I saw this as a challenge and insisted I could match if not beat his record. The first burger was truly delectable and satisfying. Then, the second was a bit uncomfortable, and the third had me thinking all three would reappear again very soon.
Very fortunately, they didn't, but I spent the rest of the day in my cabin, moaning about the worst stomachache I ever had.
--Ashley Kosciolek, Cruise Critic Contributor
On my first cruise to Europe, I booked the ship's tours in five ports. Little did I realize that these sightseeing excursions were geared toward older travelers, not young, independent explorers like myself.
I spent hours on buses or ambling at a glacial place behind umbrella-waving guides. "Free time" was not long enough to check out each destination, but much longer than my limited interest in souvenir shopping.
Despite arriving back at our bus exactly on time, my friend and I were always the last ones aboard, with several grey-haired tourists giving us the evil eye as we wended our way to the back. From then on, I've always read tour descriptions carefully and am now very picky about every cruise ship tour I choose.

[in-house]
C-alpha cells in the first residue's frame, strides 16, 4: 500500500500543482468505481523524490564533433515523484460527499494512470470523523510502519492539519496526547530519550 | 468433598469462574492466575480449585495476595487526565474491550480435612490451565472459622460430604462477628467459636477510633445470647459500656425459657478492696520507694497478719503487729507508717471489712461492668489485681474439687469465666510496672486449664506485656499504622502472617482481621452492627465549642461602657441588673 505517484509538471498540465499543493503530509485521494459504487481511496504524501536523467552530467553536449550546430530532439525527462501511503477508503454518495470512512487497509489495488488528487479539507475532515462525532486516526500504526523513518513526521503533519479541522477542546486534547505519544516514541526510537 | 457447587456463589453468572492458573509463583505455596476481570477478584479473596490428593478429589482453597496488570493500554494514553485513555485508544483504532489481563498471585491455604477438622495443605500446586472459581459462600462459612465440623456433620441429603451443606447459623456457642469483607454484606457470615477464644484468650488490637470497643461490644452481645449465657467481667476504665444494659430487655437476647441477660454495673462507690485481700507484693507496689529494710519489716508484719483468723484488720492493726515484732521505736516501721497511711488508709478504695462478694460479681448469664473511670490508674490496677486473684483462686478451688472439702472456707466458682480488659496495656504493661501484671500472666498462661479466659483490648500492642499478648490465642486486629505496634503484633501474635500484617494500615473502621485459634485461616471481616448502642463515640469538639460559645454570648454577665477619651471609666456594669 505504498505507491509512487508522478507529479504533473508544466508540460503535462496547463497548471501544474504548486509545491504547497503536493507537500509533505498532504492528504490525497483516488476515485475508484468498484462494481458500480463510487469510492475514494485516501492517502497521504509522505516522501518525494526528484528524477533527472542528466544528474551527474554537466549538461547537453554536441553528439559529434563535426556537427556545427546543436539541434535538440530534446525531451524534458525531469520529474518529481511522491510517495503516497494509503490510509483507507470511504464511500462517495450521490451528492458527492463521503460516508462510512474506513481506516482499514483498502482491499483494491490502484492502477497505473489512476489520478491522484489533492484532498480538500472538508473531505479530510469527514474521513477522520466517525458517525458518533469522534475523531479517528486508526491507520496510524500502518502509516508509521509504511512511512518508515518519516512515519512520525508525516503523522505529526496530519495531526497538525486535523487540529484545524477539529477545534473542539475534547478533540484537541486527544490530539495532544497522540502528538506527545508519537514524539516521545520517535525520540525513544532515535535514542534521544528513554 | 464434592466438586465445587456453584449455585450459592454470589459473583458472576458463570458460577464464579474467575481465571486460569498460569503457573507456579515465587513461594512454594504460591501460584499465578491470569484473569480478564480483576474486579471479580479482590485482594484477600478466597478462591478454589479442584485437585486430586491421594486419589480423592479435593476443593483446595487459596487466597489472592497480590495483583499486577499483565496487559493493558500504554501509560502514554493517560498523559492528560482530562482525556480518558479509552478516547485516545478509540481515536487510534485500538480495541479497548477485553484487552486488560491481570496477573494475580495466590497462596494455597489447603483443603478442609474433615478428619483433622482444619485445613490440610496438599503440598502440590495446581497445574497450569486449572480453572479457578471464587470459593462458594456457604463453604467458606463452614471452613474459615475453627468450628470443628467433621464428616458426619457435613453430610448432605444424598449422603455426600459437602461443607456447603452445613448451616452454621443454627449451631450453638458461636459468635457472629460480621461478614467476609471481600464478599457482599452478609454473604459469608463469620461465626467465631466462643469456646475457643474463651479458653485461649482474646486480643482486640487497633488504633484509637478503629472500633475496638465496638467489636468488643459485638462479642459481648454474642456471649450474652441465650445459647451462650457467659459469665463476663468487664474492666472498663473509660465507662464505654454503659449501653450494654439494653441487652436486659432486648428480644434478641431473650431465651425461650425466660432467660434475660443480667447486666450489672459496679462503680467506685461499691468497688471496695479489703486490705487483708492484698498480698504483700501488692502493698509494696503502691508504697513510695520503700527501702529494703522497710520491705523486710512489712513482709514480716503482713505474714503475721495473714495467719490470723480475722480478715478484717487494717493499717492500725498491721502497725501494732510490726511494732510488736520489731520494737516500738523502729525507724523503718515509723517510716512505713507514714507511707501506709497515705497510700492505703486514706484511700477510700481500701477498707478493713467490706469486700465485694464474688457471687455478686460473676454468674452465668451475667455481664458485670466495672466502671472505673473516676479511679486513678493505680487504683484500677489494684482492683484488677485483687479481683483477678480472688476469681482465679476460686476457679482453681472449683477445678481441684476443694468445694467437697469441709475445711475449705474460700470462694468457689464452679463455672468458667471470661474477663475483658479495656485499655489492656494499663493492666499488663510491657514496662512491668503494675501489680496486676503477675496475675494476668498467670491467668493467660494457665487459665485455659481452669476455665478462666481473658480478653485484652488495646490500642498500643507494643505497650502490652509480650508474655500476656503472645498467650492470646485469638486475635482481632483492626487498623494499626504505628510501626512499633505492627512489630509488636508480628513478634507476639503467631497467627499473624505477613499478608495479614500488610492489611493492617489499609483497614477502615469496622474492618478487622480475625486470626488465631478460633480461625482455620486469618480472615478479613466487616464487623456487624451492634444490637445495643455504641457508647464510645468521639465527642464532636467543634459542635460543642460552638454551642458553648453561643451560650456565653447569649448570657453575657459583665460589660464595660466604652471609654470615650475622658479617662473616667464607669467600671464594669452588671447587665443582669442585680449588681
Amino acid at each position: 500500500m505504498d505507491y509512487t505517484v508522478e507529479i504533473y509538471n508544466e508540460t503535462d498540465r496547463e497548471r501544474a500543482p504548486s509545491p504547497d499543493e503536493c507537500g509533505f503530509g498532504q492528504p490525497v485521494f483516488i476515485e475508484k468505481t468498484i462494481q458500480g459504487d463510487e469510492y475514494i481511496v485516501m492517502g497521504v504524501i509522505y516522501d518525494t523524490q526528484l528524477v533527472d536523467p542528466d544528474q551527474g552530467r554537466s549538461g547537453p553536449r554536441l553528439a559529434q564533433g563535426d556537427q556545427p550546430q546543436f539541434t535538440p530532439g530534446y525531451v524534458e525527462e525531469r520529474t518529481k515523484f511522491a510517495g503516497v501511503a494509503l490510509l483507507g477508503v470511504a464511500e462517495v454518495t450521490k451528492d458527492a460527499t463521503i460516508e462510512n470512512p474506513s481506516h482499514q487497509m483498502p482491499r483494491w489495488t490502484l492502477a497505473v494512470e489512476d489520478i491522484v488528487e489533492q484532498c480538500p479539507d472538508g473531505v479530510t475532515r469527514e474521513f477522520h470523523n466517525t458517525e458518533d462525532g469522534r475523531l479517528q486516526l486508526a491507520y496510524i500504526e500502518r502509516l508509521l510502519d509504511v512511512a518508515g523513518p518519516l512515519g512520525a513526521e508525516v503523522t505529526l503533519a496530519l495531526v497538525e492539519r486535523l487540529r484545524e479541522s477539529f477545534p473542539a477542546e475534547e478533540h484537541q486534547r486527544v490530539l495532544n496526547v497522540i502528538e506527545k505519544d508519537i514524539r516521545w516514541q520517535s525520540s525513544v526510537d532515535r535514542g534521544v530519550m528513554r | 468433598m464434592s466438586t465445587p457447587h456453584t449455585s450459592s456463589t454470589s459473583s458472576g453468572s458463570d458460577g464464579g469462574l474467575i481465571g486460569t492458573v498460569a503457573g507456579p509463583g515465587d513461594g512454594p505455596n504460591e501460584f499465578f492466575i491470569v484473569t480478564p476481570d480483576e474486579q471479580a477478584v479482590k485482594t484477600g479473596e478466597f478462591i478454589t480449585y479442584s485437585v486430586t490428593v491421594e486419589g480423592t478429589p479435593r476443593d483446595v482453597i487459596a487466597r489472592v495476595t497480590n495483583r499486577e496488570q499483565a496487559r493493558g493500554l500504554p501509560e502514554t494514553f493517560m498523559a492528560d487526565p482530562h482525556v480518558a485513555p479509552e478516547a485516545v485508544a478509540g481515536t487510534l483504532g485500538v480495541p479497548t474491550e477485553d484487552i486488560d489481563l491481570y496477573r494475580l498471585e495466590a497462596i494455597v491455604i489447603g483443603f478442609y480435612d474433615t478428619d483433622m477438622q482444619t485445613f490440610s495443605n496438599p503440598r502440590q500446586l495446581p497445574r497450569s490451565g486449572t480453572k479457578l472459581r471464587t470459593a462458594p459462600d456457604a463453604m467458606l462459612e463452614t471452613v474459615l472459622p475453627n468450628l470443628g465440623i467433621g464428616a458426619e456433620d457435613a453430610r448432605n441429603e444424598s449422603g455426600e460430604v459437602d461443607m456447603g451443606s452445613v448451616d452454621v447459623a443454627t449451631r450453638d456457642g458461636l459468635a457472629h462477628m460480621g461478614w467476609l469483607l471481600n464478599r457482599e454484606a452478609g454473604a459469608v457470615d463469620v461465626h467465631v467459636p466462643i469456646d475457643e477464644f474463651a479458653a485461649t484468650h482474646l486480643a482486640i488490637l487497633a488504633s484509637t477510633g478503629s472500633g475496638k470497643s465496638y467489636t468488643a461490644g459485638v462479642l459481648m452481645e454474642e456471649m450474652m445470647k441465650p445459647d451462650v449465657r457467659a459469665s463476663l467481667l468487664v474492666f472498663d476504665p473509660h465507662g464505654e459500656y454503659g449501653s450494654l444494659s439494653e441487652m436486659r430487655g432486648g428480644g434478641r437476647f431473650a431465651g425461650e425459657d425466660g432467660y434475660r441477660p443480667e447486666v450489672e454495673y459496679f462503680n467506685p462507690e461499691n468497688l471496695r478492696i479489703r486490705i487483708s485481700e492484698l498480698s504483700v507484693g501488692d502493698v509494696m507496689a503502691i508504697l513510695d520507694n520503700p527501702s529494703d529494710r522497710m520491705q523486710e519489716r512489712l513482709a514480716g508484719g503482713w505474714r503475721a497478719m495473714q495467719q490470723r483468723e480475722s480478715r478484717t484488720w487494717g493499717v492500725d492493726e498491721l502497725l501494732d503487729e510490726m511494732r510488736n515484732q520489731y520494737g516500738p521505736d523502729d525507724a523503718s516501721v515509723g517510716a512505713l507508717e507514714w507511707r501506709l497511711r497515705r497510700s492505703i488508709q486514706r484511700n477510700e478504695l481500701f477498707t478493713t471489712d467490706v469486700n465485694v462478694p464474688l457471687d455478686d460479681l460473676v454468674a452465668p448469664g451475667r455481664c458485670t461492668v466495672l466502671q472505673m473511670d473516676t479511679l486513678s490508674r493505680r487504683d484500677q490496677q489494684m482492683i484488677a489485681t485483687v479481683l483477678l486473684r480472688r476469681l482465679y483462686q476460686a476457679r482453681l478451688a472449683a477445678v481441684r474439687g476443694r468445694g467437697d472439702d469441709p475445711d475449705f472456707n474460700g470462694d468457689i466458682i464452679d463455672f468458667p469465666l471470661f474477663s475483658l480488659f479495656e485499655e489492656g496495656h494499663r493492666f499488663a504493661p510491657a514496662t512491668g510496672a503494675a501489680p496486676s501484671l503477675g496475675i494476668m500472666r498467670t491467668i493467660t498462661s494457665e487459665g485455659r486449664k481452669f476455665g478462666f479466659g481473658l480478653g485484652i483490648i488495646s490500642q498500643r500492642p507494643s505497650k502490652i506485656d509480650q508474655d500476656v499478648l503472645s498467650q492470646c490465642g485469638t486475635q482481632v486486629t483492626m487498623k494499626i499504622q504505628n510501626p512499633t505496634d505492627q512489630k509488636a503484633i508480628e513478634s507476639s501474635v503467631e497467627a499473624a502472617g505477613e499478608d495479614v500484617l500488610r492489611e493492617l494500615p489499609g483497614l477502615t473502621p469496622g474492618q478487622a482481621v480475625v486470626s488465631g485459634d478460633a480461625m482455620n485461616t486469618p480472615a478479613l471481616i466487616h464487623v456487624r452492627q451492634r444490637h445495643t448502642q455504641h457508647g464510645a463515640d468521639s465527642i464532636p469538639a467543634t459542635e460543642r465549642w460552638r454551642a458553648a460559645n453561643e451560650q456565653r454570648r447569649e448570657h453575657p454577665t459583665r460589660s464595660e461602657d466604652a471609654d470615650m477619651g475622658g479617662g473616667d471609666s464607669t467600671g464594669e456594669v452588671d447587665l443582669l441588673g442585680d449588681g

--Erica Silverstein, Cruise Critic Contributor
It's never a good sign when a purser makes you cry the first afternoon of your honeymoon cruise around the British Isles and Norway. But it wasn't his fault; I was the one who didn't research properly.
It turns out that my Romanian husband needed a transit visa to get off the cruise ship during port calls to Cork, Belfast and Glasgow. Worse than missing ports was the U.K. government threatening to expatriate him.
Though the threats lasted the entire two weeks of our cruise, the U.K. ultimately just slapped a warning into his passport, which simply meant avoiding flying through London for the six months until Romania got into the Euro Zone.
The main takeaway from my cruise mistake is this: be sure to closely check the cruise visa requirements for your specific cruise -- and do so far in advance.
--Dori Saltzman, Cruise Critic Contributor
Looking for ways to avoid cruise mistakes? Here are some of our top advice pieces, designed to keep you on the right track:
And if you're looking for more ways to sidestep first time cruiser mistakes, don't forget to ask the collective brain of Cruise Critic's message boards for answers to all your pre-cruise questions.
Updated September 15, 2022